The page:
By contrast, employers with fewer than 50 workers – which are fully exposed to Albany’s policy regime – paid premiums that were 30 percent higher than the U.S. average.

It’s clear that excessive health costs are a growing burden on New Yorkers – and that decisions made in Albany are part of the problem. The question is whether state lawmakers will start trying to make things better rather than worse.

 

About the Author

Bill Hammond

As the Empire Center’s senior fellow for health policy, Bill Hammond tracks fast-moving developments in New York’s massive health care industry, with a focus on how decisions made in Albany and Washington affect the well-being of patients, providers, taxpayers and the state’s economy.

Read more by Bill Hammond

You may also like

New York Has Widened Its Lead in Per-Capita Spending on Medicaid

New York's per-capita Medicaid spending soared to more than double the nationwide rate in 2018, widening its gap with the other 49 states. Read More

New York’s Medicaid Enrollment Surges to an All-Time High

New York's Medicaid program is growing at its fastest rate in six years, with a quarter-million additional enrollees landing in the safety-net health plan during the first three months of the coronavirus pandemic.  Read More

New York’s Health Premiums Remain Among the Highest in the U.S.

The average cost of New Yorkers' health benefits increased by less than the national average in 2019 but remained among the highest in the U.S., according to recently published federal data. Read More

New York’s Medicaid Roller Coaster Takes an Unusual Turn

The state's Medicaid spending was significantly lower than projected in the first quarter, but that's not necessarily a positive sign for state finances. As shown the chart below, t Read More

Filling in the Blanks of New York’s Coronavirus Pandemic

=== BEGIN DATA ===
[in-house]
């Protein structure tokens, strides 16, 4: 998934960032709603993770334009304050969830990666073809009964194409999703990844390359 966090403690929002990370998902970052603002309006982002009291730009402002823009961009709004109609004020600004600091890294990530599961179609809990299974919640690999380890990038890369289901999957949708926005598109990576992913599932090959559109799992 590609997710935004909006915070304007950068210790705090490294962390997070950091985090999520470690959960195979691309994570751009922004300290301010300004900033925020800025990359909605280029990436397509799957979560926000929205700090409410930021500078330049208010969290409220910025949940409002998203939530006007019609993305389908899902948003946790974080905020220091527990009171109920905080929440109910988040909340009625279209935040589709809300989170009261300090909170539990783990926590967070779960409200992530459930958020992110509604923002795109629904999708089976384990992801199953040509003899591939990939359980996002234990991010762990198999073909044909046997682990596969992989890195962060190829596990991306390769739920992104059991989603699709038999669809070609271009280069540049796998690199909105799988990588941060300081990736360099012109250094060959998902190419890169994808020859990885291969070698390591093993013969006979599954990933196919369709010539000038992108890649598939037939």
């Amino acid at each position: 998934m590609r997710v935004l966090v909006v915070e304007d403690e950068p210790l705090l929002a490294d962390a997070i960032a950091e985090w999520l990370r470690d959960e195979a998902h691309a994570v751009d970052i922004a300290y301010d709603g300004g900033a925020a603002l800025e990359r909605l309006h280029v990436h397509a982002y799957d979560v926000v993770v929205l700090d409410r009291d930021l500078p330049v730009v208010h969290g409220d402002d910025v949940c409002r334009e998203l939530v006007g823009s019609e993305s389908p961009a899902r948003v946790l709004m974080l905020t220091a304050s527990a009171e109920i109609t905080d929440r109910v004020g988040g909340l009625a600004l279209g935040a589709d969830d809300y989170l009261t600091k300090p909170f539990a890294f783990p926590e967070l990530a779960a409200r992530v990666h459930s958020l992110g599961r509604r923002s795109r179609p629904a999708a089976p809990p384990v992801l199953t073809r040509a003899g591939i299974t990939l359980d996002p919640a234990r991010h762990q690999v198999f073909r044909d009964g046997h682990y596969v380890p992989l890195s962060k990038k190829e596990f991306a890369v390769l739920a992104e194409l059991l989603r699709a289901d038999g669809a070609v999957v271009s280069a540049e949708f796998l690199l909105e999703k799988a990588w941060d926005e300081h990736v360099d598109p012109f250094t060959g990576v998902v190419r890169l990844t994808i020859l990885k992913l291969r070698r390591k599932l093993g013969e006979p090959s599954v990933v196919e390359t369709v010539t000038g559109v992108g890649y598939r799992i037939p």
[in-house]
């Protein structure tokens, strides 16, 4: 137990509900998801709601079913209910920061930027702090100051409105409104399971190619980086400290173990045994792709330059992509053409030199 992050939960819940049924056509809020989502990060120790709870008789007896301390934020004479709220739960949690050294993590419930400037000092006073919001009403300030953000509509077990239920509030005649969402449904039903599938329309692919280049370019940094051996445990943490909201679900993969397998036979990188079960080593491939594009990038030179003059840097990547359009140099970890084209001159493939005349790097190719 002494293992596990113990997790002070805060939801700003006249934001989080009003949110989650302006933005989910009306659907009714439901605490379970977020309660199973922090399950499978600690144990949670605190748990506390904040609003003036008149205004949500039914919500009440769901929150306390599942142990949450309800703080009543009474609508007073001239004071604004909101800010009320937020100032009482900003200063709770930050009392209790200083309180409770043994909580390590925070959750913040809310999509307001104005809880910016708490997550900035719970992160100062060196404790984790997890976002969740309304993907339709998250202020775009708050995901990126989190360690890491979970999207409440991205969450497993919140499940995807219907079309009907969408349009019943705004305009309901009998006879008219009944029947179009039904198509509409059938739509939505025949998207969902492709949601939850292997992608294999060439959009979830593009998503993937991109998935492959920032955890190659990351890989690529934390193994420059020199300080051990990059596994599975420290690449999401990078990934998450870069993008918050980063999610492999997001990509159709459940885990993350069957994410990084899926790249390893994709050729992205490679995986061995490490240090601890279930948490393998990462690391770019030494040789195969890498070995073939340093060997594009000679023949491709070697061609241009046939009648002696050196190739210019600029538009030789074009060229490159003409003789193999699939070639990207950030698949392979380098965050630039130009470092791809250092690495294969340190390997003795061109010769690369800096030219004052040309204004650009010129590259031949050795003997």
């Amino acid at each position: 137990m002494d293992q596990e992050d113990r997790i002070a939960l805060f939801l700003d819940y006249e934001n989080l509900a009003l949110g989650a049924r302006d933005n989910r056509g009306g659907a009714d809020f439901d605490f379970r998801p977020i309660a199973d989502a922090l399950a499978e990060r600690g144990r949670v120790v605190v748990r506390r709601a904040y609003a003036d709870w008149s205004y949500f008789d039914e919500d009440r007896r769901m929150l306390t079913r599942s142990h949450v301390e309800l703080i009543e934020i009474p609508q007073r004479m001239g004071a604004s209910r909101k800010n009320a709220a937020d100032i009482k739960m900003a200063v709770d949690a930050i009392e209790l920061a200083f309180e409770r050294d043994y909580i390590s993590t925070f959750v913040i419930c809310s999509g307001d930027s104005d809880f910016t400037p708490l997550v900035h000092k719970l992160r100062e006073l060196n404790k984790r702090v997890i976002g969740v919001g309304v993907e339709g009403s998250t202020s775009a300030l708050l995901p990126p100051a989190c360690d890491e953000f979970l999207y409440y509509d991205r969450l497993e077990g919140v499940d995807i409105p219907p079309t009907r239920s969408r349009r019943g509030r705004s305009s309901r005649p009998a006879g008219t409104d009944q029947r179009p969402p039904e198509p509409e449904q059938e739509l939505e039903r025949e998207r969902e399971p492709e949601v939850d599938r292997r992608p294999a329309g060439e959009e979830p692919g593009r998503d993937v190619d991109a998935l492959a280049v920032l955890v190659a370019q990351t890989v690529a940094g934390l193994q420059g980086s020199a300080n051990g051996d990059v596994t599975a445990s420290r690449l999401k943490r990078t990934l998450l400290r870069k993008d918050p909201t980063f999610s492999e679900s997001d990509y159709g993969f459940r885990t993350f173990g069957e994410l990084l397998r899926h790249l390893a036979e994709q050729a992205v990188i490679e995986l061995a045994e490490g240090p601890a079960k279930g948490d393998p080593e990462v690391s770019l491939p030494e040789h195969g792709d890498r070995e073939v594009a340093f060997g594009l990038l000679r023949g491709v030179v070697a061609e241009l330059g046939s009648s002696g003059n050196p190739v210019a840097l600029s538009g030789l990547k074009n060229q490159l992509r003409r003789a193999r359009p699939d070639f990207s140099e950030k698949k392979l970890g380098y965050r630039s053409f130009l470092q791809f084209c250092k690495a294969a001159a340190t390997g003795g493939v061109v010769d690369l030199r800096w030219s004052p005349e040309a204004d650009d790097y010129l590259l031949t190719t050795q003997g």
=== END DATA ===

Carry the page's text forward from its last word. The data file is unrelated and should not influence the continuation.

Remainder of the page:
Because New York was hit with the coronavirus early, before testing was widely available, its official count of infections – at just over 400,000 – vastly understates the scale of its outbreak. Read More

Cuomo Administration Ducks Important Questions on Nursing Homes

A new report from the state Health Department tries to deflect blame for thousands of coronavirus deaths in the state's nursing homes—but undermines its own case by withholding data and engaging in tendentious analysis. Read More

Nursing Home Vacancy Rate Soars, Hinting at a Higher Coronavirus Toll

The vacancy rate in New York's nursing homes has more than doubled since the start of the coronavirus pandemic, suggesting that the death toll among residents may be thousands higher than officially reported. Read More

Unsure of COVID Impact, NY Insurers Roll Dice on Rate Hikes

The health insurance industry's rate applications for 2021, , reveal deep uncertainty about the long-term impact of the coronavirus pandemic on medical costs. Some companies anticip Read More

Subscribe

Sign up to receive updates about Empire Center research, news and events in your email.

CONTACT INFORMATION

Empire Center for Public Policy
30 South Pearl St.
Suite 1210
Albany, NY 12207

Phone: 518-434-3100
Fax: 518-434-3130
E-Mail: info@empirecenter.org

About

The Empire Center is an independent, non-partisan, non-profit think tank located in Albany, New York. Our mission is to make New York a better place to live and work by promoting public policy reforms grounded in free-market principles, personal responsibility, and the ideals of effective and accountable government.